By: Simon Collins

Patrese Herewini, with Saent, 15 months, and Envy, who are involved in a programme called Talking Matters, which uses Kiwi audio technology to encourage speech in children. Photo / Doug Sherring

Girls know almost 20 per cent more words than boys by the age of two, a new study has found.

The Growing Up in New Zealand study, which is following almost 7000 children born in Auckland and Waikato in 2009-10, has also found that two-year-olds know 30 per cent more words in affluent neighbourhoods than in poor ones.

Lead author Professor Elaine Reese says the gender and the socio-economic gaps persist throughout childhood, and girls and richer students do better than boys and poorer students in reading and writing in national standards in primary schools and in the PISA (Programme in International Student Achievement) tests at age 15.

“The fact that we are seeing these gender differences and other differences so early is a concern,” she said.

“The good news is we know what we can do to change it – finding books that boys will be interested in looking at, and having conversations with boys about things they want to talk about.”

The study gave parents lists of 100 common English words and asked which words their children had spoken by the age of two. They were allowed to count words the children pronounced incorrectly, such as “sketti” for “spaghetti”.

On average, girls had spoken 51 of the words by age two, but the boys had spoken only 43 of the words.

Children had spoken 52 of the words in the wealthiest third of areas, 49 in the middle third and 40 in the poorest third.

There were similar differences between children of mothers with degrees (52 words) compared with mothers whose highest education was intermediate school (40 words), and between Europeans (52 words) and non-Europeans (34 words).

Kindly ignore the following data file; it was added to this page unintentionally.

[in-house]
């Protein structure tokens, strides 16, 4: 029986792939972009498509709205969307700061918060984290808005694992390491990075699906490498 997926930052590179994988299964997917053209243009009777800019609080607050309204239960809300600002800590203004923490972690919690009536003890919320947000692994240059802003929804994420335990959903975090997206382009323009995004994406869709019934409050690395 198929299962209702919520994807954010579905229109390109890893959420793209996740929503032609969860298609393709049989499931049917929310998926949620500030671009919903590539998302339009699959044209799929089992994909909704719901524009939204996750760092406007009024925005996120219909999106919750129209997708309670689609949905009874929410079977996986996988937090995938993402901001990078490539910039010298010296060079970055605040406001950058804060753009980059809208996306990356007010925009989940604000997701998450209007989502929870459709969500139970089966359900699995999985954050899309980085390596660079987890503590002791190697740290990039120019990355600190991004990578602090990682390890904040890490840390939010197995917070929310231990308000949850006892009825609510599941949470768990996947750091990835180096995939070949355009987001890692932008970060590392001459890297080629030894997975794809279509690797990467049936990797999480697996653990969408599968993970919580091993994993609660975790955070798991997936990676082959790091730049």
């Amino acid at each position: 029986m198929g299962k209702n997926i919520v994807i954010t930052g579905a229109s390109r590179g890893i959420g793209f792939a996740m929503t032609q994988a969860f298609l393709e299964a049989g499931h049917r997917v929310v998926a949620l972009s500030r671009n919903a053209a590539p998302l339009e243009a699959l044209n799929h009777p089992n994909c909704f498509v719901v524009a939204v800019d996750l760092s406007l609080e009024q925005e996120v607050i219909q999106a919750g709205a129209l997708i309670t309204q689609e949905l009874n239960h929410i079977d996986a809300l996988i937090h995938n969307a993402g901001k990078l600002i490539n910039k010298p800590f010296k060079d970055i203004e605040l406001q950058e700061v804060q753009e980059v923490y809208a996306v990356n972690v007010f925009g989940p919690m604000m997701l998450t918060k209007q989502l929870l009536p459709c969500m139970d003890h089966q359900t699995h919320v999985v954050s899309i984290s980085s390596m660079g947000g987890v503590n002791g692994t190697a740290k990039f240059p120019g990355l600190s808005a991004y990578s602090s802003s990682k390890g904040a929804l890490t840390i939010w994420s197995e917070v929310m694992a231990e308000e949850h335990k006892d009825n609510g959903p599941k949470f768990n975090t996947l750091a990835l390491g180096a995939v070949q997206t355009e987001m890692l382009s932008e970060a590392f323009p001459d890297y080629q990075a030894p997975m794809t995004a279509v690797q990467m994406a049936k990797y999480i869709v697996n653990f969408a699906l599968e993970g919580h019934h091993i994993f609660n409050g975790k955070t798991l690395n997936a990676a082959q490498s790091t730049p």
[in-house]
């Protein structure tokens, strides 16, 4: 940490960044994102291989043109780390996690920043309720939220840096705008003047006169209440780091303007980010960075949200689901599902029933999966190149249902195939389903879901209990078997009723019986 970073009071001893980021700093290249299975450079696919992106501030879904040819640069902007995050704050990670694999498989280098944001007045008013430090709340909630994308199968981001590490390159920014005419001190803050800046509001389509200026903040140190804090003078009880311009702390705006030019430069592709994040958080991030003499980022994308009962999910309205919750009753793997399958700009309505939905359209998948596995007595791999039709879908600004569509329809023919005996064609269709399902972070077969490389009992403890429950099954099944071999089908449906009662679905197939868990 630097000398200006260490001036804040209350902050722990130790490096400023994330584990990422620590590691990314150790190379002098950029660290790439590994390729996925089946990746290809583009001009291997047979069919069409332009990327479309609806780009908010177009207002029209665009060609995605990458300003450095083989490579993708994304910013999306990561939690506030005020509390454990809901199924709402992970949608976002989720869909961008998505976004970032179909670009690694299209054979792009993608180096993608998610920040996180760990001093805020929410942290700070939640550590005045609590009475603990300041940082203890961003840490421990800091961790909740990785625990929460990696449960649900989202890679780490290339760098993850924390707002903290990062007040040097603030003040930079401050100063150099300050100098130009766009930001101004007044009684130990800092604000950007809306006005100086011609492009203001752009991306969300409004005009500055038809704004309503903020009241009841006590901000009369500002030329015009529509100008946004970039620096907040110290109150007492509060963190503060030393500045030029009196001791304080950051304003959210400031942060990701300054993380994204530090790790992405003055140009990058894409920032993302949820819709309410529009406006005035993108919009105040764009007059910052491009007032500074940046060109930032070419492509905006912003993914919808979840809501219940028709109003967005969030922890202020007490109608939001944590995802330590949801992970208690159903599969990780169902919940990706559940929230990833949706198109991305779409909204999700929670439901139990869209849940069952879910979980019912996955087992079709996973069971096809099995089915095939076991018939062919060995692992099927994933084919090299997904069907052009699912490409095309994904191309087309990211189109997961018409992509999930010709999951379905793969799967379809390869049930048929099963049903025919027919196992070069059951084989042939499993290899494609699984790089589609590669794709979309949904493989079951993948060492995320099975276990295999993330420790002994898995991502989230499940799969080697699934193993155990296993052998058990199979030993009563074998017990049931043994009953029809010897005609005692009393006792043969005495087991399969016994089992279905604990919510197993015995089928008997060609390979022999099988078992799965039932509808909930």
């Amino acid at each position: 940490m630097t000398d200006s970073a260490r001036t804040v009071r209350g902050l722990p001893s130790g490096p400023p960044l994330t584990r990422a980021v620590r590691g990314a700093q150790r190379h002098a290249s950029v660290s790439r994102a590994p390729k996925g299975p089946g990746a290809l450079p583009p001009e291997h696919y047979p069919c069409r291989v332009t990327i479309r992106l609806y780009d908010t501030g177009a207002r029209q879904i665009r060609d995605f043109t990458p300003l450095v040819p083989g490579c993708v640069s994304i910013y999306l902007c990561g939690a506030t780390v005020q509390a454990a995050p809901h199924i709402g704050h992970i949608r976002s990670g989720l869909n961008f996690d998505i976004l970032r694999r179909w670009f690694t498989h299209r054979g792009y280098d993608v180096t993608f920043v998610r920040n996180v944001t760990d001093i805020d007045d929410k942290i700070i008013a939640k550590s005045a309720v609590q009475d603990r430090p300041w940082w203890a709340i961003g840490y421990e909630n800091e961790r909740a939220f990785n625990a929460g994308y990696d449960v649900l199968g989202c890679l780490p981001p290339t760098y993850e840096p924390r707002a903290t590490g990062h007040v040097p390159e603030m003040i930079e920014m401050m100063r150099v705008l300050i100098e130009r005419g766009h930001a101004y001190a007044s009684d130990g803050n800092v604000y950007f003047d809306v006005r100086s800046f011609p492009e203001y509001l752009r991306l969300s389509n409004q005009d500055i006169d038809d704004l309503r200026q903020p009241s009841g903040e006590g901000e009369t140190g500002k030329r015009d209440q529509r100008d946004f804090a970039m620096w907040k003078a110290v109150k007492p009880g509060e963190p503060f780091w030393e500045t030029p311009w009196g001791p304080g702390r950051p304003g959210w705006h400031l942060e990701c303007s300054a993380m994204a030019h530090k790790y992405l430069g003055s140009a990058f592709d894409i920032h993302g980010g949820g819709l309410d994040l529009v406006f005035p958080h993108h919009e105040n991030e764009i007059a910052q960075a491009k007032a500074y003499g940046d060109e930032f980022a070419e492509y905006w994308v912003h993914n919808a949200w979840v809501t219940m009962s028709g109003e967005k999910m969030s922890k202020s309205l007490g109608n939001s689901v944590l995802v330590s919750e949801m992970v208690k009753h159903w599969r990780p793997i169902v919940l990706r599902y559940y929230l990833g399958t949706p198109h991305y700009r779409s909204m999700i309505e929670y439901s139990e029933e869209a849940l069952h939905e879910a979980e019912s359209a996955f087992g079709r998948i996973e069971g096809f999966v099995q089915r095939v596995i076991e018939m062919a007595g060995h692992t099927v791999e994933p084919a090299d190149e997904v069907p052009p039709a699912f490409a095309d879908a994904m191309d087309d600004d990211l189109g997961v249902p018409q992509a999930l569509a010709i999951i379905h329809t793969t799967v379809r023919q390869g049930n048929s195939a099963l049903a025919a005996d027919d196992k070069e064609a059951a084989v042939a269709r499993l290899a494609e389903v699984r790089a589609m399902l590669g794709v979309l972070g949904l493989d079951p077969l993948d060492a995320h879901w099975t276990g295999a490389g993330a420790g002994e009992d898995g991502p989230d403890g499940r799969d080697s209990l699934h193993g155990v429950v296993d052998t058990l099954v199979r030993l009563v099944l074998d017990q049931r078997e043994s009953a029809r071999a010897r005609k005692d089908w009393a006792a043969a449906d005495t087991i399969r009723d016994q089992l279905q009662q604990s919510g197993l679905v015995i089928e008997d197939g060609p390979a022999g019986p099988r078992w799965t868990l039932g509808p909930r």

There was also a slight advantage for first-born children (49 words) over later children (45 words).

Reese said the gap between girls and boys showed up in many studies around the world, but the causes were still being debated.

“When people interpret the reading gap [at older ages], there are those who point to boys spending more time playing video games and girls spending more time reading for pleasure,” she said.

“I would say that the main cause is how we are talking to boys and girls; that’s my hunch because we know what a huge difference the language environment makes for children’s language development.

“There are several theories about that. One is that it’s a stereotyping behaviour where we end up doing quiet activities more often with girls, including conversation and reading books.

“There are other theories that boys are less interested in those quiet activities and are doing more rough and tumble play.”

A test on a mother-child interaction task similar to looking at a picture book found that mothers living in poorer areas asked their children fewer open-ended questions than mothers in wealthier areas.

“Mothers from medium-deprivation areas were also using fewer emotion words compared with mothers in less deprived [wealthier] areas,” Reese said.

“Mothers were also using more disciplinary strategies with boys than girls, a pattern that probably speaks to the difficulty at times of engaging young boys in quiet activities like book-reading.”

The study also found that 12 per cent of the children, including 40 per cent of Māori children, were described by their mothers as able to understand te reo Māori.

However, only three of the 584 children whose mothers completed the questionnaire in Māori spoke only Māori words at age two, and the other 581 spoke far more English than Māori words – 41 English words and four Māori words for girls, and 34 English words and five Māori words for boys.

“For the bilingual children, English may be already dominating their Māori language acquisition,” the authors wrote.

“The future of te reo Māori depends upon this generation of new Zealand children and their parents, grandparents and teachers acquiring and using Māori in everyday speech at home and in educational settings.”

Funding for the Growing Up in New Zealand study has been cut, forcing the researchers to survey only 2000 of their original 7000 children in the next data collection wave. Almost 4000 people have signed a petition asking Prime Minister Bill English to restore its funding.

Source: NZ Herald


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